Landon Hildebrand, director of housing and clinic development at The Mustard Seed in Edmonton, spoke in Red Deer Monday night about the opioid crisis and ways to treat those suffering from addiction. Robin Grant/Red Deer Express

Mustard Seed and Turning Point hosted event on opioid and substance abuse

Landon Hildebrand says reducing stigma round drug addiction can begin to help treatment

About 20 people came out to an Opioid Awareness Community Discussion hosted by The Mustard Seed and Turning Point at City Chapel Monday night.

Guest speaker Landon Hildebrand, director of housing and clinic development at The Mustard Seed Edmonton and a psychologist, talked about the different ways organizations are responding to the opioid crisis in Canada that kills, on average, two Albertans a day, he said.

Some of the solutions involve reducing the stigma on those suffering from addiction and treating patients with harm reduction strategies, which improves understanding of addiction and the ways to treat it, he said.

“We need to identify people suffering from addiction as whole people,” he said. “We can’t say that they are making mistakes, that they are unfixable, or all these negative connotations and words that we often use. We have to use words that are inclusive and that are people first. As soon as we do that, we begin to meet people where they are at and we begin to have an actual conversation.”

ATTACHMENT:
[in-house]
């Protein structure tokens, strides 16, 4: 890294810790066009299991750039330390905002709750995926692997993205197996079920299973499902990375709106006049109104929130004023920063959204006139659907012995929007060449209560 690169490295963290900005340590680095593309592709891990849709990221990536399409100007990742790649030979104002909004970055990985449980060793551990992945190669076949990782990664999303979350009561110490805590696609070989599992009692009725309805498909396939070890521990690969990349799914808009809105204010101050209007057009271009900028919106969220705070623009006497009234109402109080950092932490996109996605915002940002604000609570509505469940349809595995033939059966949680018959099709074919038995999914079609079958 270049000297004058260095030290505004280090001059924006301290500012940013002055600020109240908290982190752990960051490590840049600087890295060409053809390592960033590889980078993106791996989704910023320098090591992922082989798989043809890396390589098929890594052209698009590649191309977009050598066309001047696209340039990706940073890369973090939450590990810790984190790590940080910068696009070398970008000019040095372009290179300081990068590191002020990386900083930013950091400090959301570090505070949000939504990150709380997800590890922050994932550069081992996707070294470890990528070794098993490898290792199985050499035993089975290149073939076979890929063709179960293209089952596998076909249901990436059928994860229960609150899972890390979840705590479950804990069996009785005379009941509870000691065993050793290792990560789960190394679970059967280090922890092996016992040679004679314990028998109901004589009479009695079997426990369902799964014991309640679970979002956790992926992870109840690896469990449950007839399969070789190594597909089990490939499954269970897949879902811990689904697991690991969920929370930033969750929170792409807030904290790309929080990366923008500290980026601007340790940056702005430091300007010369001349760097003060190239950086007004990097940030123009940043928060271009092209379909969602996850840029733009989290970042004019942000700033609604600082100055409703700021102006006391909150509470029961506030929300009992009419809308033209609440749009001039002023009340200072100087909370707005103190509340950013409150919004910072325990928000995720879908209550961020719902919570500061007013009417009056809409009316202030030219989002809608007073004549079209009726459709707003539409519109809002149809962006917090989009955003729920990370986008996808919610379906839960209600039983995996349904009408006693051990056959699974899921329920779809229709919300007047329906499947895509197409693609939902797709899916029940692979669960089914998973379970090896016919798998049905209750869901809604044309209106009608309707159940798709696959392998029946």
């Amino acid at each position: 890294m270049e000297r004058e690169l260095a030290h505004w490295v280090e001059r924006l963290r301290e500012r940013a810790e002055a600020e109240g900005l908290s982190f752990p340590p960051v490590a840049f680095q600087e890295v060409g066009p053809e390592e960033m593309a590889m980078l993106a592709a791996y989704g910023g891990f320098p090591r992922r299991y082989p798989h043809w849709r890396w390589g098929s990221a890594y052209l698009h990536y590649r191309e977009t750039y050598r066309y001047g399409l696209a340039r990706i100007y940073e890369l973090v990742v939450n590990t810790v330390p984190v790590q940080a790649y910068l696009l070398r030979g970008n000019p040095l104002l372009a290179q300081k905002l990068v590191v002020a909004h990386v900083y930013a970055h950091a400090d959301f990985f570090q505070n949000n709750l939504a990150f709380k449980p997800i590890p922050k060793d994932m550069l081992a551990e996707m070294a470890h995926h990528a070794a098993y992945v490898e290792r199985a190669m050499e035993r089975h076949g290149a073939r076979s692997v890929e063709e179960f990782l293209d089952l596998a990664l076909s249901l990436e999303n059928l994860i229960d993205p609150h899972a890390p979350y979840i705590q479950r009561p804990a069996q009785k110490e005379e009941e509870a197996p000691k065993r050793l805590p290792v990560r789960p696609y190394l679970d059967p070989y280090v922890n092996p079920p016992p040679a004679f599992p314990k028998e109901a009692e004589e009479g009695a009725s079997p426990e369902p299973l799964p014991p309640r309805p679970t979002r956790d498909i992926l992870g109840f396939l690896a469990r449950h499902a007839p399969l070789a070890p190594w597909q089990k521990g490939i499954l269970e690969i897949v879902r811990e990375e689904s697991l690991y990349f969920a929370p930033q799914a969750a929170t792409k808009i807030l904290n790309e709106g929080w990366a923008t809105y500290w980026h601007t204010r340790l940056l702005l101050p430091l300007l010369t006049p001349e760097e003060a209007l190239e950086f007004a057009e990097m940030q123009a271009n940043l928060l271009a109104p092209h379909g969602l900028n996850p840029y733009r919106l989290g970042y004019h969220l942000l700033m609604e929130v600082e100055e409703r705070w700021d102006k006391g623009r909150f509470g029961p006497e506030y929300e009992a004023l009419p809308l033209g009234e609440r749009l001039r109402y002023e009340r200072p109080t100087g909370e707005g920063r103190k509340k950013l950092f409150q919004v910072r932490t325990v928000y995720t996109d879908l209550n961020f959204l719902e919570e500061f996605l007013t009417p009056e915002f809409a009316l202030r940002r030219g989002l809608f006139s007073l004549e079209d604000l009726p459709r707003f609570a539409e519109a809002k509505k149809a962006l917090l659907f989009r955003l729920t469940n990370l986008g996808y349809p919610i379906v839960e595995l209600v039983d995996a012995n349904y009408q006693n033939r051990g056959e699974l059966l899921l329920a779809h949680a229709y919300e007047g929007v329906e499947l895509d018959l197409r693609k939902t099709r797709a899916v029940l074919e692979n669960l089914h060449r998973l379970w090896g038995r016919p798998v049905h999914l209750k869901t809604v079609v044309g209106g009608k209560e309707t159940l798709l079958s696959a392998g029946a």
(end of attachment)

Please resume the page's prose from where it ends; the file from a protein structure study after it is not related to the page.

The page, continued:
Hildebrand discussed harm reduction in length.

Harm Reduction aims to reduce drug-related harm without requiring individuals to stop using drugs, he explained.

Some new harm reduction strategies to prevent opioid overdose-related deaths, include administering naloxone, safe injection sites, drug checking services and opioid substitution therapy.

He explained that harm reduction allows those treating individuals suffering from addiction to engage with them in a way that addresses the challenges they face and begin to address the root causes.

“Harm reduction puts primacy on life and that person and on keeping them alive,” he explained. “The emphasis is on life over sobriety, not the fact that you have to be sober to access these services.”

Harm reduction allows those treating individuals suffering from addiction to, “Get down into the mess of it all,” he said. “To dwell with people and show that they are human and treat them like they are human.

“It requires us to build relationships,” he continued. “Building relationships is the most important part of harm reduction. You have to have a relationship with the people.”

The event also featured a video about the life of someone who overcame her addiction to opioids and a demonstration on how to use a naloxone kit. The demonstration was followed by a question and answer period.

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